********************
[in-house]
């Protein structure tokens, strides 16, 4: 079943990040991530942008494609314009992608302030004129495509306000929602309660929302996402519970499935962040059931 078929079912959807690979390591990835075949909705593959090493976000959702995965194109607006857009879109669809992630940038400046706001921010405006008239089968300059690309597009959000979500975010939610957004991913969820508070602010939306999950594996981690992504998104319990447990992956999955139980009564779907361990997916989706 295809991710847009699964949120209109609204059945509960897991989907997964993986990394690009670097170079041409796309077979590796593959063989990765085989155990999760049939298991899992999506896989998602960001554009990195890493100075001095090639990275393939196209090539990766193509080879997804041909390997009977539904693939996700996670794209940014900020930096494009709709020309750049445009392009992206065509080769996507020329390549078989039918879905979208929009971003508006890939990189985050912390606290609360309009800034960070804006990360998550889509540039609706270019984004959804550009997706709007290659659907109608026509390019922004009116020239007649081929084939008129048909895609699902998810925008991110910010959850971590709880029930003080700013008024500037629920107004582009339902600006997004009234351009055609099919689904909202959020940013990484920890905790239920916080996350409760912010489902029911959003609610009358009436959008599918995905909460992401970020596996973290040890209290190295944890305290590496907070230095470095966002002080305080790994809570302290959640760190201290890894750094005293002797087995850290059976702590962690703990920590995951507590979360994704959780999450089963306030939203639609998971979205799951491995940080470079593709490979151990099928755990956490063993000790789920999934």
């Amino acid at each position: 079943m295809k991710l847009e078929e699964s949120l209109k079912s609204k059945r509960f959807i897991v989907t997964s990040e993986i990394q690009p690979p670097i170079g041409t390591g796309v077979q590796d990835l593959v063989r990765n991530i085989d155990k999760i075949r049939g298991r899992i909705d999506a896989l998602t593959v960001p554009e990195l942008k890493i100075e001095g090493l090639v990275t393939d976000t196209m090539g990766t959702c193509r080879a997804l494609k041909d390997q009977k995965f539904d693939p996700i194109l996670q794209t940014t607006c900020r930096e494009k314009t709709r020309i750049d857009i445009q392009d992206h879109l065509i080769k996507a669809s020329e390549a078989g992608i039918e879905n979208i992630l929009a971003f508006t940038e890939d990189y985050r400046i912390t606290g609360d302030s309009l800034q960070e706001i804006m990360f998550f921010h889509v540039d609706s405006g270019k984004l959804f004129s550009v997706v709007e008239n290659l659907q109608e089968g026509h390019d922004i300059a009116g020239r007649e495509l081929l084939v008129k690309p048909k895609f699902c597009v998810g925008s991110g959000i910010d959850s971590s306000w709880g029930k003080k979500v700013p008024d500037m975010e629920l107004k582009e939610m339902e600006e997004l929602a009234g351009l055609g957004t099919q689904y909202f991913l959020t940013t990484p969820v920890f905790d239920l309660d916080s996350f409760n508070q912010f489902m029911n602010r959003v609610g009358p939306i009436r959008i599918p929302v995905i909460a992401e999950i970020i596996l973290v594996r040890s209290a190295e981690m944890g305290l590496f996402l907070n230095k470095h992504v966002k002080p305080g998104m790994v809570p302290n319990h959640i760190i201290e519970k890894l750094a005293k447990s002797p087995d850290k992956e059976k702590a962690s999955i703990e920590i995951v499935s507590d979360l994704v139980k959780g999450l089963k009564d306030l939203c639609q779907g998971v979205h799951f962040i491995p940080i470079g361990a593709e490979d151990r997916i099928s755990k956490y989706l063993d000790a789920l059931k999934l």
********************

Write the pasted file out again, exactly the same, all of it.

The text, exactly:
[in-house]
């Protein structure tokens, strides 16, 4: 079943990040991530942008494609314009992608302030004129495509306000929602309660929302996402519970499935962040059931 078929079912959807690979390591990835075949909705593959090493976000959702995965194109607006857009879109669809992630940038400046706001921010405006008239089968300059690309597009959000979500975010939610957004991913969820508070602010939306999950594996981690992504998104319990447990992956999955139980009564779907361990997916989706 295809991710847009699964949120209109609204059945509960897991989907997964993986990394690009670097170079041409796309077979590796593959063989990765085989155990999760049939298991899992999506896989998602960001554009990195890493100075001095090639990275393939196209090539990766193509080879997804041909390997009977539904693939996700996670794209940014900020930096494009709709020309750049445009392009992206065509080769996507020329390549078989039918879905979208929009971003508006890939990189985050912390606290609360309009800034960070804006990360998550889509540039609706270019984004959804550009997706709007290659659907109608026509390019922004009116020239007649081929084939008129048909895609699902998810925008991110910010959850971590709880029930003080700013008024500037629920107004582009339902600006997004009234351009055609099919689904909202959020940013990484920890905790239920916080996350409760912010489902029911959003609610009358009436959008599918995905909460992401970020596996973290040890209290190295944890305290590496907070230095470095966002002080305080790994809570302290959640760190201290890894750094005293002797087995850290059976702590962690703990920590995951507590979360994704959780999450089963306030939203639609998971979205799951491995940080470079593709490979151990099928755990956490063993000790789920999934």
């Amino acid at each position: 079943m295809k991710l847009e078929e699964s949120l209109k079912s609204k059945r509960f959807i897991v989907t997964s990040e993986i990394q690009p690979p670097i170079g041409t390591g796309v077979q590796d990835l593959v063989r990765n991530i085989d155990k999760i075949r049939g298991r899992i909705d999506a896989l998602t593959v960001p554009e990195l942008k890493i100075e001095g090493l090639v990275t393939d976000t196209m090539g990766t959702c193509r080879a997804l494609k041909d390997q009977k995965f539904d693939p996700i194109l996670q794209t940014t607006c900020r930096e494009k314009t709709r020309i750049d857009i445009q392009d992206h879109l065509i080769k996507a669809s020329e390549a078989g992608i039918e879905n979208i992630l929009a971003f508006t940038e890939d990189y985050r400046i912390t606290g609360d302030s309009l800034q960070e706001i804006m990360f998550f921010h889509v540039d609706s405006g270019k984004l959804f004129s550009v997706v709007e008239n290659l659907q109608e089968g026509h390019d922004i300059a009116g020239r007649e495509l081929l084939v008129k690309p048909k895609f699902c597009v998810g925008s991110g959000i910010d959850s971590s306000w709880g029930k003080k979500v700013p008024d500037m975010e629920l107004k582009e939610m339902e600006e997004l929602a009234g351009l055609g957004t099919q689904y909202f991913l959020t940013t990484p969820v920890f905790d239920l309660d916080s996350f409760n508070q912010f489902m029911n602010r959003v609610g009358p939306i009436r959008i599918p929302v995905i909460a992401e999950i970020i596996l973290v594996r040890s209290a190295e981690m944890g305290l590496f996402l907070n230095k470095h992504v966002k002080p305080g998104m790994v809570p302290n319990h959640i760190i201290e519970k890894l750094a005293k447990s002797p087995d850290k992956e059976k702590a962690s999955i703990e920590i995951v499935s507590d979360l994704v139980k959780g999450l089963k009564d306030l939203c639609q779907g998971v979205h799951f962040i491995p940080i470079g361990a593709e490979d151990r997916i099928s755990k956490y989706l063993d000790a789920l059931k999934l």